(Caption: John S. LaFrancis, professor of Mechanical Engineering Technology at Springfield Technical Community College, discusses precision manufacturing with Lt. Governor Karyn Polito and Education Secretary James Peyser.) Photo by Colleen Quinn.
It is nearly impossible to talk about manufacturing without the topic very quickly turning to workforce development, and the difficulty manufacturers have finding skilled workers.
A group of manufacturers in the Pioneer Valley this week described to Lt. Gov. Karyn Polito, and three Baker administration Cabinet secretaries who are focused on workforce development, the problems they face attracting, recruiting and training competent workers.
Labor and Workforce Development Secretary Ronald Walker, II, Education Secretary James Peyser, and Housing and Economic Development Secretary Jay Ash toured the Smith & Wesson Technology Applications Center to learn how business leaders, regional employment board officials and educators are working together to create a talent pool for local manufacturers. They are boosting employment, and growing their companies.
Facing an aging workforce, manufacturers said they realized they need to create their own pipeline of skilled workers. Nationally, half of the workforce in manufacturing is 55-years-old or older, and 38 percent of those workers say they plan to retire in the next 10 years.
Millennial-generation workers have shied away from the manufacturing industry because of outdated misconceptions that manufacturing jobs are dirty and dingy, company owners said. Advanced manufacturing in the aerospace, defense, and biotechnology industries are booming in the region.
Many large companies no longer offer apprenticeship and internship programs that were once the source for talented workers.
Lt. Gov. Polito said manufacturers, educators and workforce officials in western Massachusetts are “connecting the dots.” Steve Grande, president of Meridian Industrial Group Inc. – a precision machining company – said local manufacturers realized they could not grow if they did not find an innovative way to fill jobs.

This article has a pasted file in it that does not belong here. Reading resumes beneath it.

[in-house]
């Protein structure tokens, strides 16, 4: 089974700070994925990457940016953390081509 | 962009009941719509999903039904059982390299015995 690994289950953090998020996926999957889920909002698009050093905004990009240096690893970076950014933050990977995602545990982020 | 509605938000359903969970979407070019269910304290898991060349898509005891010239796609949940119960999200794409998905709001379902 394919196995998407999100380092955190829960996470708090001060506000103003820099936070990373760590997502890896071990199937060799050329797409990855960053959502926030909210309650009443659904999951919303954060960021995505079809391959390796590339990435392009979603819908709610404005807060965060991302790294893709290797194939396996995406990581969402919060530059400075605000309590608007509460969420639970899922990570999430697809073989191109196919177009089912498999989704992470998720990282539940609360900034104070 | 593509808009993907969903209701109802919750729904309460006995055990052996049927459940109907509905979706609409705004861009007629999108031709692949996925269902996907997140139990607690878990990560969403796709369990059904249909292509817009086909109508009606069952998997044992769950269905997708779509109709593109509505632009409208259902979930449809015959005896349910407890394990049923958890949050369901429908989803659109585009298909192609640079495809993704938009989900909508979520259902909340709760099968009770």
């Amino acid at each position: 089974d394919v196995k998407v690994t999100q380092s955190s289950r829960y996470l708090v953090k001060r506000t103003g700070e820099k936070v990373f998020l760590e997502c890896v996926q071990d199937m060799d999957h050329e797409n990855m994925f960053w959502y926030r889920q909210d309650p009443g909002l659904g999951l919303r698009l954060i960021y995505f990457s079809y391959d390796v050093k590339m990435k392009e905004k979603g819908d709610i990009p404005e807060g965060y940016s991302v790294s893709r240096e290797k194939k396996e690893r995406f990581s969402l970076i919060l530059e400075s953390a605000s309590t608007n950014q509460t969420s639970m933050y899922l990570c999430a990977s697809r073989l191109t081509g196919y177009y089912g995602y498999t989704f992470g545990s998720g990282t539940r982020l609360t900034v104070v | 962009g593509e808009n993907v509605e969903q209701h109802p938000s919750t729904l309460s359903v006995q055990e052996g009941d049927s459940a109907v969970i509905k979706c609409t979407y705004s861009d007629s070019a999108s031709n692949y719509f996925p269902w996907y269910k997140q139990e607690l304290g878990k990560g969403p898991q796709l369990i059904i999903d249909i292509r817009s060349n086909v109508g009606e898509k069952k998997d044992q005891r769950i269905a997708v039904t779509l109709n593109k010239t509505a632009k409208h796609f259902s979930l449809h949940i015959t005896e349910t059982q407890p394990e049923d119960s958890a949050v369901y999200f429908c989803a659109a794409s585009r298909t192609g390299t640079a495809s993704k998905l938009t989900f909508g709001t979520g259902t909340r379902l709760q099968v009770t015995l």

Educators and regional workforce boards started by asking local employers what skills they want graduates to have to fill the needs of their business today and in the future. With the help of state grants, they then developed technical training curriculum at the Smith & Wesson Technology Applications Center at the Springfield Technology Park.
“Gov. Baker often reminds us, when you find something that’s working, do a whole lot more of it,” Lt. Gov. Polito said.
Baker administration officials toured the training center to see if the model could be replicated around the state. Since February, Secretaries Walker, Peyser and Ash have worked together on the Workforce Skills Cabinet to find ways to bridge the gap between companies looking for skilled workers and people who need a job.
Secretary Ash said the Baker administration is identifying ways to have an impact on job creation and workforce development around the state.
Secretary Walker said the collaboration between manufacturers, educators and the regional employment board is the type of demand-driven model the Workforce Skills Cabinet hopes to replicate statewide.
Secretary Peyser asked if there was a “secret sauce” to the success in the Pioneer Valley.
David Cruise, president and CEO of the Regional Employment Board of Hampden County, said the key for them was to stay focused on the end goal.
“The bottom line is job creation and economic development,” Cruise said during a roundtable discussion with Lt. Gov. Polito and the three Cabinet secretaries. “And it’s getting folks that are not in the labor market with the skills they need to get working, to earn a living wage, buy a home, send their kids to school, be good citizens; do the things we need to build-out the middle class.”
- Colleen Quinn, Communications Director, Labor & Workforce Development